Landcorp in talks with Chinese bidder to run Crafar farms
If Chinese company Shanghai Pengxin gets the Government's all-clear to buy the Crafar farms, it looks increasingly likely that state-owned enterprise Landcorp will run them.
Landcorp chief executive Chris Kelly said while discussions were "incomplete", it would not be out of the question for Landcorp to end up running the 16 farms.
A Pengxin offer for the central and southern North Island farms has been accepted by the Crafar farms' receivers, KordaMentha, as long as the Overseas Investment Office accepts it.
The OIO, which has had Pengxin's application for nearly nine months, said yesterday it was still assessing it.
The office said it had asked Pengxin for more information, so was not yet able to make a report to the Government ministers who will make the final decision on the OIO's recommendation. "The OIO does not know at this time when a decision will be made."
Kelly said he could not be confident that Landcorp would end up running the farms because it depended on OIO consent, and Landcorp had "no view on that at all".
He said Landcorp had no contact with the OIO and had done no due diligence study of the farms "for some time".
Asked if Landcorp had any written agreements with Pengxin, Kelly said it had "agreements to talk". A letter of intent was "lacking in detail and contingent on all sorts of things". One is OIO consent. Another is Landcorp reaching agreement with Pengxin.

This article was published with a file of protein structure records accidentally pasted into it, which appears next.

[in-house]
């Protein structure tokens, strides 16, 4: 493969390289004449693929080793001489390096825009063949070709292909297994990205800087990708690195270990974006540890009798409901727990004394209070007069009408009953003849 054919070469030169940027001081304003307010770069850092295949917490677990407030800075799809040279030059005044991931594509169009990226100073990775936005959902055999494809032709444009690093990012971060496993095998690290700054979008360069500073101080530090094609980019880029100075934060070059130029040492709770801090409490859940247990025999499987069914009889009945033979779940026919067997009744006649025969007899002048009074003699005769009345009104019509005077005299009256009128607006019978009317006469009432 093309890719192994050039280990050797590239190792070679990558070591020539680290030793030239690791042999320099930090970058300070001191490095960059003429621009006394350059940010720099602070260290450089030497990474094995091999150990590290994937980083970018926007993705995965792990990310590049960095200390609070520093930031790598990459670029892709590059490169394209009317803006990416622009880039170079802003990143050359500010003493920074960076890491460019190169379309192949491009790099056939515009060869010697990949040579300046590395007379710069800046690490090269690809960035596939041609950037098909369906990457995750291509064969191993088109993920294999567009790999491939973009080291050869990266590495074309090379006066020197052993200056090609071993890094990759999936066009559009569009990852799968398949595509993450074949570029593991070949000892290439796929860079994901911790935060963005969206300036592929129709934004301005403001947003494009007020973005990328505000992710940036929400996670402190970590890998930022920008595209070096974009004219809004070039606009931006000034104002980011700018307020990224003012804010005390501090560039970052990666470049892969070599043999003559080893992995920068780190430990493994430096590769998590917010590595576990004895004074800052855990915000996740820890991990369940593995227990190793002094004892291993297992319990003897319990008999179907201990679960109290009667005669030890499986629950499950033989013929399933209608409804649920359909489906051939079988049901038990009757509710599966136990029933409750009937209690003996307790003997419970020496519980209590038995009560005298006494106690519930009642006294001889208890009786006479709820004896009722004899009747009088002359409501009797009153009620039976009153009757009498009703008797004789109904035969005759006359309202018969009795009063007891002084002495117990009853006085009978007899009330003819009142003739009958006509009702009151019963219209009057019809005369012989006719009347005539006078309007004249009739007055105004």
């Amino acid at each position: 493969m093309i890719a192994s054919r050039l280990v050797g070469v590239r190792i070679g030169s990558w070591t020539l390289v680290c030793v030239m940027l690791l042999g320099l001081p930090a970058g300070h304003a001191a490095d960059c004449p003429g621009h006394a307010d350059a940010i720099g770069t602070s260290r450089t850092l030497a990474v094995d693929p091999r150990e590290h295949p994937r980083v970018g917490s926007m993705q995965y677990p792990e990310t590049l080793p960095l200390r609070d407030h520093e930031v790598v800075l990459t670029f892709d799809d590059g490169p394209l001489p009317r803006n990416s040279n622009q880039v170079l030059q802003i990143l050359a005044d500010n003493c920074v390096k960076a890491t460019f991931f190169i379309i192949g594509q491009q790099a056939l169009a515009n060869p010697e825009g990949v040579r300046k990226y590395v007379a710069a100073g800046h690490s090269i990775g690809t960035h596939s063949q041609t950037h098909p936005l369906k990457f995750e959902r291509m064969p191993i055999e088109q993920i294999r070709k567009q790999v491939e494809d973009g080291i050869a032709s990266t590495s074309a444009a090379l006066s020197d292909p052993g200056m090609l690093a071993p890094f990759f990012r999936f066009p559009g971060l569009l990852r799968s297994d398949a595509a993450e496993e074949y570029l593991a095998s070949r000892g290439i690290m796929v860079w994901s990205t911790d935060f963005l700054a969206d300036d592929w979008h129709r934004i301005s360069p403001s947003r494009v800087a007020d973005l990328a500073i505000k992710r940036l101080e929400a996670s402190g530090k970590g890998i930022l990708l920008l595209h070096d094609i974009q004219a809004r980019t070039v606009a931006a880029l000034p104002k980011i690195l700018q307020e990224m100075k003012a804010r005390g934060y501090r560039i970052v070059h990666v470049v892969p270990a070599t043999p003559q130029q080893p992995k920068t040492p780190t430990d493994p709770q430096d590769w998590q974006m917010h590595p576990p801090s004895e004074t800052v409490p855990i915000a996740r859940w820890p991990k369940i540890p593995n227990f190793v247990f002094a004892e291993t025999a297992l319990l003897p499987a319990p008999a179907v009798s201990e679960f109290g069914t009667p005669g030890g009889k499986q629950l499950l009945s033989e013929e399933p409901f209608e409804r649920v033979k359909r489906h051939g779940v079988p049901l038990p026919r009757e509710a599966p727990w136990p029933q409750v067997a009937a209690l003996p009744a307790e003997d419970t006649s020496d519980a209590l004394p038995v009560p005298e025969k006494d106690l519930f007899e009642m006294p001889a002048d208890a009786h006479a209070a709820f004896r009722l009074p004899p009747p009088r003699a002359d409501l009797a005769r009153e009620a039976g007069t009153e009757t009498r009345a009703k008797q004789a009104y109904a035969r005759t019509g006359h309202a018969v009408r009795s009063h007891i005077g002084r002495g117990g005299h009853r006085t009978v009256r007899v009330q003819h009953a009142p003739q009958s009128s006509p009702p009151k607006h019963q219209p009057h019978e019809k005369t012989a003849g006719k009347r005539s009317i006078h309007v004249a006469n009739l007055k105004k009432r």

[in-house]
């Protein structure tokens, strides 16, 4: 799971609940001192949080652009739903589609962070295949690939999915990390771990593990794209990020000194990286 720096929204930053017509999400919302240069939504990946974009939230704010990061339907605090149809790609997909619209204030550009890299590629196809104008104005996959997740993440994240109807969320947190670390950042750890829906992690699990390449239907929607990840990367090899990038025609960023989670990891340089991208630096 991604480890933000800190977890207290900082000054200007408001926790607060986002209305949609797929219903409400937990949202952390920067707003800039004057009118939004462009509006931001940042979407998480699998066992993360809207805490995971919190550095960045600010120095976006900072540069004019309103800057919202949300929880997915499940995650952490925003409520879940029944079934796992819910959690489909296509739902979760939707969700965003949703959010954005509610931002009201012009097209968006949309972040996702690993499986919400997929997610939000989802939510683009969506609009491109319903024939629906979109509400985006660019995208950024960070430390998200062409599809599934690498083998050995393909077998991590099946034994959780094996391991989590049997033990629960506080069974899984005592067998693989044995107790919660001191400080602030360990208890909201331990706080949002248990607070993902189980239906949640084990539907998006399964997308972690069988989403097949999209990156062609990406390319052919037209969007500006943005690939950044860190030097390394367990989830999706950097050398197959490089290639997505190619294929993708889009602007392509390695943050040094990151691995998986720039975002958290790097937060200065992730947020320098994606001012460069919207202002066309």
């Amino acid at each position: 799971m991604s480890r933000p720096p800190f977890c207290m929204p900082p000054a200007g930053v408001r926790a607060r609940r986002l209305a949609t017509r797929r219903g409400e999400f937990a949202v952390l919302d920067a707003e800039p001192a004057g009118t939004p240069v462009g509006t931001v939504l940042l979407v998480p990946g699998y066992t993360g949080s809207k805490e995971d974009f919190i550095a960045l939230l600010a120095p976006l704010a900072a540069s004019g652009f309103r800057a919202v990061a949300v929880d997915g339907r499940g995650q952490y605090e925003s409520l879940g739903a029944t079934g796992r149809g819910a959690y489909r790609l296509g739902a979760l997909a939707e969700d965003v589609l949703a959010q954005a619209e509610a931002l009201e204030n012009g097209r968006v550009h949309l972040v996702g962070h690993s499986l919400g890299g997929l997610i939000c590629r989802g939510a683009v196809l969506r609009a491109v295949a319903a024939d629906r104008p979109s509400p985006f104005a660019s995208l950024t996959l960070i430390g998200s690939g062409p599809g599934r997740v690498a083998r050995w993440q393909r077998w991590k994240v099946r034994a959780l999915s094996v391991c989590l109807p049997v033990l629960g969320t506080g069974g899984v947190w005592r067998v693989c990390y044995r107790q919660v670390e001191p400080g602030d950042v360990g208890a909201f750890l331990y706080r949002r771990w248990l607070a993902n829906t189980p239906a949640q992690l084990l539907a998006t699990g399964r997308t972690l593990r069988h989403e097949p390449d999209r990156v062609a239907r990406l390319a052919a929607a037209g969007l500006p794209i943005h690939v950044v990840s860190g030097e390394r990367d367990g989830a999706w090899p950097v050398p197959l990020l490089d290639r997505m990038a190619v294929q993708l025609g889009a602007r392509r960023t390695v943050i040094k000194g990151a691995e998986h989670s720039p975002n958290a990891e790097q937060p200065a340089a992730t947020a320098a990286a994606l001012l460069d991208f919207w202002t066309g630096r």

Kelly said his preference was for "a more enduring relationship" than an annual agreement.
A group of farmers headed by businessman Sir Michael Fay, which in September unsuccessfully bid $171.5 million for the Crafar farms, says the architects of the Pengxin offer are trying to "New Zealand-ise" it by contracting Landcorp.
Kelly said Landcorp was not the only party from which Pengxin had sought advice on management of the Crafar farms.
Fay has said the Government has a conflict of interest, with a state-owned enterprise talking to the Chinese company. Kelly said Fay was being "disingenuous" in saying there was a conflict.
"We have to to be as profitable, as a non-government organisation, as possible.
"If it [the sale to Pengxin] goes ahead, we are looking at a commercial agreement. We are reasonably effective as an operator of large-scale dairy units. We would be looking at the opportunity to create more revenues which would mean paying the shareholder [the Government] a better return. There is no conflict whatsoever."
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